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965 tocGiraffids Presented at the First Palaeontological Virtual Congress

Jaleigh Pier

 

 

The widespread availability of technology is advancing not only research itself, but the ways through which research is communicated to a broader audience. In December 2018, the very first Palaeontological Virtual Congress (PVC) was held connecting the palaeontological community all over the world through the internet. Palaeontologia Electronica (PE) has the pleasure of publishing research presented at the PVC in a special issue you can access here.

Dr. Maria Rios is an author on the first paper published in this special issue and comments on her experience at the PVC.

 

“It exceeded my expectations! Being a Virtual Congress made it not only extremely convenient, but also a very enriching and innovative experience. It was an excellent example of how the emergence of new applications and technologies opens a wide range of possibilities regarding new forms of communication between scientists” shares Dr. Rios.

Compared to other specialized conferences, the PVC covered all sorts of topics in palaeontology. “The organization was incredible at every step, and the participation reunited some of the best researchers in each field, from systematic paleontology to the most recent and cutting-edge research on evolutionary biology, in an efficient digital way” says Dr. Rios.

Dr. Rios presented research on giraffid fossils from Spain.

figure1 Location of Cerro de los Batallones. 1, location of Cerro de los Batallones (yellow star) within Spain; 2, map of Cerro de los Batallones and location of the fossil sites (Modified from Calvo et al., 2013). Decennatherium rex illustration by Oscar Sanisidro.

You might immediately think of the long-necked, long-legged animals from Africa; however those aren’t determining characteristics for all giraffes. “A giraffid is actually diagnosed not by a long neck, but by the presence of a particular kind of lower canine, called a bi-lobed canine, that has the shape of a boxing glove” states Dr. Rios.

“They also have a particular kind of “horn” called an ossicone, which does not fuse to the skull until later in life” says Dr. Rios. Extinct giraffes exhibit a large diversity in these strange ossicones. Decennatherium rex, the giraffe species described in this paper, had ossicones that were almost half a meter long!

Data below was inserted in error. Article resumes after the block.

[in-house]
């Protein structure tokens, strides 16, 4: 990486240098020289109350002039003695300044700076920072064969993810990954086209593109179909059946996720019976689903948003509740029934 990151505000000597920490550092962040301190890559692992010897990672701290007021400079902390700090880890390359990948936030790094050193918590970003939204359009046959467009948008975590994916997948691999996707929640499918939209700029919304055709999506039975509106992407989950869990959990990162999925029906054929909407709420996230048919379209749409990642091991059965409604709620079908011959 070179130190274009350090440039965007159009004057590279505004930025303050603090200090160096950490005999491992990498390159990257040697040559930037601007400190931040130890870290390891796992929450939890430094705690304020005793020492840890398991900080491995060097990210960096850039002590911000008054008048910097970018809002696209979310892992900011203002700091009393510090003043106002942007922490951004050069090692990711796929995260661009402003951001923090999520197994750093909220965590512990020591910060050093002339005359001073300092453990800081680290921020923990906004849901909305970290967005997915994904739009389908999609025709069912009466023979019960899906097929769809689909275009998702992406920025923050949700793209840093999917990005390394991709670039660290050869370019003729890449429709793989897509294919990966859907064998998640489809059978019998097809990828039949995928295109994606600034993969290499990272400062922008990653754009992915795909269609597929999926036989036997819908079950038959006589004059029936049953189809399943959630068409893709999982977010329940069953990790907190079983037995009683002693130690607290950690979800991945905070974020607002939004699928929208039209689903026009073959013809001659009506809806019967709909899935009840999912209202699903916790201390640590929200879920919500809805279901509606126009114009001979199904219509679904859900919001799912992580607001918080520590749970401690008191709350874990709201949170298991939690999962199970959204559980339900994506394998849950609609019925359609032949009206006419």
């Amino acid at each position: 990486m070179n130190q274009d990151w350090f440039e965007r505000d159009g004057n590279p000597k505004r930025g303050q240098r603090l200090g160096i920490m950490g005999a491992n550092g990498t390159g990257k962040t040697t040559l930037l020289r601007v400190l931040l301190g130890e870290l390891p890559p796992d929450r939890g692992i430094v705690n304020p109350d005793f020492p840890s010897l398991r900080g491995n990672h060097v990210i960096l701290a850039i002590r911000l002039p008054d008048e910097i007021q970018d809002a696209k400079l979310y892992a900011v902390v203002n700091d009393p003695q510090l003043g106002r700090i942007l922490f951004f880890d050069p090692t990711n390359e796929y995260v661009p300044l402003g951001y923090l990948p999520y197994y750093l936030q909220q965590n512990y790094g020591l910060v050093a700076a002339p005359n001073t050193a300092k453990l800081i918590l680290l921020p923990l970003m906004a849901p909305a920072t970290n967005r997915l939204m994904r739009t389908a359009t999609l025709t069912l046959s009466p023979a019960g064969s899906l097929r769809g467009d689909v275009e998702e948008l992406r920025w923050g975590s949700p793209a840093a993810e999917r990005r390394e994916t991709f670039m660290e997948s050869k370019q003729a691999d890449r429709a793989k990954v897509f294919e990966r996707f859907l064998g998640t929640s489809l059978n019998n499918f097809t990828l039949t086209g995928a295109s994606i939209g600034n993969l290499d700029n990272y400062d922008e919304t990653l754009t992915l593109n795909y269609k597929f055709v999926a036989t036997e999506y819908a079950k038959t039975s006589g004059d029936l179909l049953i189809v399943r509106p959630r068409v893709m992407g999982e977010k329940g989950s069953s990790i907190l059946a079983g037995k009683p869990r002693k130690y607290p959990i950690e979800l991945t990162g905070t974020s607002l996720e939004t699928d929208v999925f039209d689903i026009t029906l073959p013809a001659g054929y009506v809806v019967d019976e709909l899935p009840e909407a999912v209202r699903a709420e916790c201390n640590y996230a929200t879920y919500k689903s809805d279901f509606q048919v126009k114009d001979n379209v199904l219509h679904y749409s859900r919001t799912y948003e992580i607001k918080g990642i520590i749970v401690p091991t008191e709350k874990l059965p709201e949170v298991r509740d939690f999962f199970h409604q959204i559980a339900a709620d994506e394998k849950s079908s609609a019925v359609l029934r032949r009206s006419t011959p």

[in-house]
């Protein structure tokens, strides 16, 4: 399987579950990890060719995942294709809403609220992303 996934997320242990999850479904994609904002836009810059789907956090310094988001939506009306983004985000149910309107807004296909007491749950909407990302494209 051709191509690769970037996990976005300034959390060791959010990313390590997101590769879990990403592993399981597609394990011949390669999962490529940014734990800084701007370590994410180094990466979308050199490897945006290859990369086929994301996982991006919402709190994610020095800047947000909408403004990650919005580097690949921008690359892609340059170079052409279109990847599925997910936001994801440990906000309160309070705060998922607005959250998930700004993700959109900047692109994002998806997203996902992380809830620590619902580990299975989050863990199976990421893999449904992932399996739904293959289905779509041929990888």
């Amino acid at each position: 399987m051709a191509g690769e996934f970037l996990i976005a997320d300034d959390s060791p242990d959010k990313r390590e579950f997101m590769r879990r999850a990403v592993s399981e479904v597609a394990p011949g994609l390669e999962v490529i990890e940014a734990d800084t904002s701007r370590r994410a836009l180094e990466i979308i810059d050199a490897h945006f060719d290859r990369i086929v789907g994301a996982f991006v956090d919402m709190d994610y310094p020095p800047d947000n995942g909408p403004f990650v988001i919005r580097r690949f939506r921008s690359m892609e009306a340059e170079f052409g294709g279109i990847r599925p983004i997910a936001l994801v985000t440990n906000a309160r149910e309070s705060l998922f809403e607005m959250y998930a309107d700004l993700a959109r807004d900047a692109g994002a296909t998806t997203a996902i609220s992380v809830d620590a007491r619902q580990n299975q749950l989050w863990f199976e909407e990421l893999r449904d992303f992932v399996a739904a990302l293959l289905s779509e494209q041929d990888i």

“It seems quite likely that they served for sexual selection, male competition by display, or maybe even fighting” says Dr. Rios.
Dr. Rios has helped describe several new extinct giraffe species, however she describes the fossil material associated with this most recent paper as “extraordinary”!

“It has been extremely well preserved, and we have been able to describe not only complete specimens, but even bones that have never been described in the fossil record before!” shares Dr. Rios.

figure3Cranial remains of Decennatherium rex.

These fossils date back to the Miocene (~23-5 million years ago) when giraffes were much more widespread. They ranged “throughout all of Eurasia and Africa, and we can find extinct relatives from China to Spain and all the way through” says Dr. Rios.

Giraffe diversity has been declining ever since with only two species still alive today.

“Giraffes are gigantic animals that need large foraging areas and depend on vegetation for most of their nutrient consumption. Extant giraffes are classified by the IUCN Red List as vulnerable with the long-necked giraffe and endangered in the case of the short-necked Okapi, which only inhabits deep forests of the Congo” states Dr. Rios.

The future seems unsure for both these species. “Giraffes are threatened by habitat fragmentation and degradation as well as poaching and other unethical practices. If immediate action is not taken, we will lose one of the most iconic and extreme examples of mammal evolution we can find today” shares Dr. Rios.

As with many other affected species, being able to share research about them will only help current conservation efforts. Virtual conferences like the PVC, without high costs normally associated with travel and fees, may help broadcast such research to a much larger audience.

“This study, as any other paleontological work, is the result of the efforts of many, and it is really great that the 1st Virtual Paleontological Congress and Palaeontologia Electronica gave us the opportunity to share this research with the rest of the scientific community” shares Dr. Rios.

When asked if she would think about attending another Virtual Congress she said “I will attend the next one for sure! It is a very efficient way to communicate your research and find out what your colleagues are up to everywhere in the world!”


To read more about the first PVC article, you can find it here.

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